US LEADER PRESSES FOR MIDDLE EAST PEACE DURING ADDRESS TO UN
United States President Barack Obama today called on the international community to put their weight behind the Middle East peace process as he used his address to the United Nations General Assembly to urge Israelis and Palestinians to press ahead with efforts to bolster trust.
Following months of proximity talks, direct Middle East negotiations were launched earlier this month by Israeli Prime Minister Benjamin Netanyahu and the President of the Palestinian Authority, Mahmoud Abbas, when they came together in Washington D.C. under US auspices.
Mr. Obama noted that there is a high level of pessimism surrounding this process.
“The cynics say that Israelis and Palestinians are too distrustful of each other, and too divided internally, to forge lasting peace,” he said. “Rejectionists on both sides will try to disrupt the process, with bitter words and with bombs.”
But the US leader warned that without an agreement, “Palestinians will never know the pride and dignity that come with their own State.”
Israelis, he pointed out, “will never know the certainty and security that comes with sovereign and stable neighbours who are committed to co-existence.”
Mr. Obama encouraged Mr. Netanyahu and Mr. Abbas to back up their verbal commitments with action.
“But the road that they must travel is difficult, which is why I call upon the Israelis and Palestinians – and the world – to rally behind the goal that these leaders share,” he said.
The international community must play its part as well, the President said.
Those who are friends of Israel must recognize that the country's true security requires an independent Palestine, he said, while those who are friends of the Palestinians must understand that their rights “will be won only through peaceful means – including a genuine reconciliation with a secure Israel.”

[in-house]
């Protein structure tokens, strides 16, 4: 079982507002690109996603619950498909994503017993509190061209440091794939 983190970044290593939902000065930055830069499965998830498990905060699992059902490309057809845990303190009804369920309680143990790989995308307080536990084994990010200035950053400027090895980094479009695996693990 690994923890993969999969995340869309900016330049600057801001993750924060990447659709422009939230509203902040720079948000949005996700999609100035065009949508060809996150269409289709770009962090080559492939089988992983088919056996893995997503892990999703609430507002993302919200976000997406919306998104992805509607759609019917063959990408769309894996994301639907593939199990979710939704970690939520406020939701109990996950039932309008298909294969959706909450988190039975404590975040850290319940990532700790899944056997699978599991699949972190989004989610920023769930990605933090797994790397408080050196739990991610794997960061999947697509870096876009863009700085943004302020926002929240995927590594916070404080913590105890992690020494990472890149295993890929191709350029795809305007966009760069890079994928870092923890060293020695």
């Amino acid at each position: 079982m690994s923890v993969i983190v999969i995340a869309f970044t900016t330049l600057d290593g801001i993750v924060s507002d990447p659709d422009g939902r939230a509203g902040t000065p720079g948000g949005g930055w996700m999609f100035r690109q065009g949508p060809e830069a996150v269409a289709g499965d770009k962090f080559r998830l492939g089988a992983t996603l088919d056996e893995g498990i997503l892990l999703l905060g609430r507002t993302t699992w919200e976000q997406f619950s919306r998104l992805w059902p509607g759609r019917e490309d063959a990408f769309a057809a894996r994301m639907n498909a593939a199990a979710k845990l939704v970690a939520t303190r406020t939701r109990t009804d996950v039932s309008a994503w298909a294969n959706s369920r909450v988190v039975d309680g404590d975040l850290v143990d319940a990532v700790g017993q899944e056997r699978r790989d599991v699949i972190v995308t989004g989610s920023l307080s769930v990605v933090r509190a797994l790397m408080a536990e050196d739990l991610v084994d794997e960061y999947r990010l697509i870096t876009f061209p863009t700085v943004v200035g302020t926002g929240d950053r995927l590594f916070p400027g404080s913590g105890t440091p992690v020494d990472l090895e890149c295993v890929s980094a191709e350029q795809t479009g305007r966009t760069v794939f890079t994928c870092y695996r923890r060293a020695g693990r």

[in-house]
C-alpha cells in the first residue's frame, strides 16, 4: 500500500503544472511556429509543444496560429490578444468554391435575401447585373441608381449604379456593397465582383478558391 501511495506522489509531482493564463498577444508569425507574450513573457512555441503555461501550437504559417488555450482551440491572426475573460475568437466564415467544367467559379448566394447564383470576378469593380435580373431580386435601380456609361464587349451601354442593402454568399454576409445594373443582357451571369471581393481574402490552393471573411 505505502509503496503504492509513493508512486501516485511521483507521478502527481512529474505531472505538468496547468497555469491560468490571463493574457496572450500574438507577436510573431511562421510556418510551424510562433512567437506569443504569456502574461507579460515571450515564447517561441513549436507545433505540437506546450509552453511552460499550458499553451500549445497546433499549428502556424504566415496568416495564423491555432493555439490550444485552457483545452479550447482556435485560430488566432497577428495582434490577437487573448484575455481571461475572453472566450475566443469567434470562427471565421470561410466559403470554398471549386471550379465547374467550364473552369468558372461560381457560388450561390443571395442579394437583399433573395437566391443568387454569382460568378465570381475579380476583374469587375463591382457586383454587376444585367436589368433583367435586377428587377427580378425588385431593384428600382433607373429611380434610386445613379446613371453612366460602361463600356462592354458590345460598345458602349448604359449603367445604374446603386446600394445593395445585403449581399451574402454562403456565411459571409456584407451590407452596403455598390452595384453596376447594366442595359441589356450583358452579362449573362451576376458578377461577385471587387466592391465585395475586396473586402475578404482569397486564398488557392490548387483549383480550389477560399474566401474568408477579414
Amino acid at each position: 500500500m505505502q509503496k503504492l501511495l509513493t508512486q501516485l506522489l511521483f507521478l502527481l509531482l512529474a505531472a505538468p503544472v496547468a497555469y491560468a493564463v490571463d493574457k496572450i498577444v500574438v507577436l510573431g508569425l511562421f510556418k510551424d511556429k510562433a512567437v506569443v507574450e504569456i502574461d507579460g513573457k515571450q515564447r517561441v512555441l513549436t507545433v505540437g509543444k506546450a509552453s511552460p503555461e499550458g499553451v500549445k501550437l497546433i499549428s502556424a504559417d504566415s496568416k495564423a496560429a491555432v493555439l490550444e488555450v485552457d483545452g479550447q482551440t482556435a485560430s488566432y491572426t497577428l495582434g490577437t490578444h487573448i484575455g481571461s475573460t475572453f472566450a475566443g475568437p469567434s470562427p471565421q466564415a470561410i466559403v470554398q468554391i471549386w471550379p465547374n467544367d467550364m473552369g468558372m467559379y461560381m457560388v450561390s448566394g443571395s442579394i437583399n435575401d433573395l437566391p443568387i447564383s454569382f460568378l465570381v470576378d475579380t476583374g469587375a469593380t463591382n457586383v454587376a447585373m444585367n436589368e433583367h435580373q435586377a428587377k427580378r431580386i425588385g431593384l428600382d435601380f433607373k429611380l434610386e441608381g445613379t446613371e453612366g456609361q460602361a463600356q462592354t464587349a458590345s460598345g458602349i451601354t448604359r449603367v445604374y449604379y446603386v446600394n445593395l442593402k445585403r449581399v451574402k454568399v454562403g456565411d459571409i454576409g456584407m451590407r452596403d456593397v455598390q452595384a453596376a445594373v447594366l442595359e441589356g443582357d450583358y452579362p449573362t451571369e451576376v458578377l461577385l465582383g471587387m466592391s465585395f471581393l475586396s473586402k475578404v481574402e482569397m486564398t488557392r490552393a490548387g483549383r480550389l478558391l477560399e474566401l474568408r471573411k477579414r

The conflict between Israelis and Arabs is as old as the UN itself, Mr. Obama said, calling for urgent action now.
“We can come back here, next year, as we have for the last sixty, and make long speeches about it,” he said. “We can waste more time by carrying forward an argument that will not help a single Israeli or Palestinian child achieve a better life.”
Instead, Mr. Obama said, the better alternative is to “reach what's best within ourselves,” voicing hope that next year, an agreement will have been reached allowing the UN to welcome its newest member: “an independent, sovereign State of Palestine, living in peace with Israel.”
His speech also focused on Iran's nuclear programme, which the country says is for peaceful purposes but some others assert is driven by military ambitions.
The programme has been a matter of international concern since the discovery in 2003 that the country had concealed its nuclear activities for 18 years in breach of its obligations under the Nuclear Non-Proliferation Treaty (NPT).
“The United States and the international community seek a resolution to our differences with Iran, and the door remains open to diplomacy should Iran choose to talk through it,” Mr. Obama emphasized today.
But the country's Government must demonstrate a clear commitment and confirm the peaceful intent of its nuclear programme, he added.